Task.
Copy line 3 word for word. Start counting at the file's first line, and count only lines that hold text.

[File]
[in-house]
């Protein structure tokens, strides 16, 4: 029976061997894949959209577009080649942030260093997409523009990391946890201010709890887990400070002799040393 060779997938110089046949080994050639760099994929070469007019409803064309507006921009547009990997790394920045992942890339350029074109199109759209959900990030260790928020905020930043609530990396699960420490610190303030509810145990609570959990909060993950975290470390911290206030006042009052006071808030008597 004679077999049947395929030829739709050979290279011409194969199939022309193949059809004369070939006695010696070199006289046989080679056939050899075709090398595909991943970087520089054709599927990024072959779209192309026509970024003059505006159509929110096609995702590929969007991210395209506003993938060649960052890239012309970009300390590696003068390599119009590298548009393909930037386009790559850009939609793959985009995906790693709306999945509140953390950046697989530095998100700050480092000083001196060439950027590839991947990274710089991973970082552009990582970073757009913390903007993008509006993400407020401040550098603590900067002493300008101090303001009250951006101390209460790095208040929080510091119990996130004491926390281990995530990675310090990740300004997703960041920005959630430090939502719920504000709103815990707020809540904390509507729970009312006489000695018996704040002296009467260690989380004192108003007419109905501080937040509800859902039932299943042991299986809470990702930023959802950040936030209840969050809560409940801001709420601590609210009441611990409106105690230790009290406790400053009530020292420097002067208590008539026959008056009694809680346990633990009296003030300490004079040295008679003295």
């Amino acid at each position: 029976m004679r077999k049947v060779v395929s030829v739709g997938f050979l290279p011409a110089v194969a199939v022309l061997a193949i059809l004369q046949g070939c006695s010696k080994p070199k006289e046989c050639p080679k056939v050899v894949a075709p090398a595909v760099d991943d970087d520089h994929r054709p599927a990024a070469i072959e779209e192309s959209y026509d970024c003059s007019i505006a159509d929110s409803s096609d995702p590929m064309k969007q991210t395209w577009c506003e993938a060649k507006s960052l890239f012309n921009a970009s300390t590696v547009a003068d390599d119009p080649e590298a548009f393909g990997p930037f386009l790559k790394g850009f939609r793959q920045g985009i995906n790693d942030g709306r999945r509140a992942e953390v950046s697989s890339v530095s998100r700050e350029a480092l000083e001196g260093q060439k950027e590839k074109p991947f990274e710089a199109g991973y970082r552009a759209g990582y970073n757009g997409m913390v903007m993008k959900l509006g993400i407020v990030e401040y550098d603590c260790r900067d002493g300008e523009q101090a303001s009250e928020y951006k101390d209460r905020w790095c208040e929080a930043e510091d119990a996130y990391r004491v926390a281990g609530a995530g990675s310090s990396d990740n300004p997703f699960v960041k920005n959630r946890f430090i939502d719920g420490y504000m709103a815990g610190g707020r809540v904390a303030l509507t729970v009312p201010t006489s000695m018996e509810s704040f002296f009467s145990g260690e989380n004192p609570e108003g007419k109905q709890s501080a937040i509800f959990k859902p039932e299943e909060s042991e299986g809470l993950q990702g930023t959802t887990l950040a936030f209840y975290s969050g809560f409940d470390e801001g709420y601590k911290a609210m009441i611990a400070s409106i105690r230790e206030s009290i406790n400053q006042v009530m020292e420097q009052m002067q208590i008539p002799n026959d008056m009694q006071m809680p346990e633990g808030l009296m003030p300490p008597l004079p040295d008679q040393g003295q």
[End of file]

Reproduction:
């Amino acid at each position: 029976m004679r077999k049947v060779v395929s030829v739709g997938f050979l290279p011409a110089v194969a199939v022309l061997a193949i059809l004369q046949g070939c006695s010696k080994p070199k006289e046989c050639p080679k056939v050899v894949a075709p090398a595909v760099d991943d970087d520089h994929r054709p599927a990024a070469i072959e779209e192309s959209y026509d970024c003059s007019i505006a159509d929110s409803s096609d995702p590929m064309k969007q991210t395209w577009c506003e993938a060649k507006s960052l890239f012309n921009a970009s300390t590696v547009a003068d390599d119009p080649e590298a548009f393909g990997p930037f386009l790559k790394g850009f939609r793959q920045g985009i995906n790693d942030g709306r999945r509140a992942e953390v950046s697989s890339v530095s998100r700050e350029a480092l000083e001196g260093q060439k950027e590839k074109p991947f990274e710089a199109g991973y970082r552009a759209g990582y970073n757009g997409m913390v903007m993008k959900l509006g993400i407020v990030e401040y550098d603590c260790r900067d002493g300008e523009q101090a303001s009250e928020y951006k101390d209460r905020w790095c208040e929080a930043e510091d119990a996130y990391r004491v926390a281990g609530a995530g990675s310090s990396d990740n300004p997703f699960v960041k920005n959630r946890f430090i939502d719920g420490y504000m709103a815990g610190g707020r809540v904390a303030l509507t729970v009312p201010t006489s000695m018996e509810s704040f002296f009467s145990g260690e989380n004192p609570e108003g007419k109905q709890s501080a937040i509800f959990k859902p039932e299943e909060s042991e299986g809470l993950q990702g930023t959802t887990l950040a936030f209840y975290s969050g809560f409940d470390e801001g709420y601590k911290a609210m009441i611990a400070s409106i105690r230790e206030s009290i406790n400053q006042v009530m020292e420097q009052m002067q208590i008539p002799n026959d008056m009694q006071m809680p346990e633990g808030l009296m003030p300490p008597l004079p040295d008679q040393g003295q």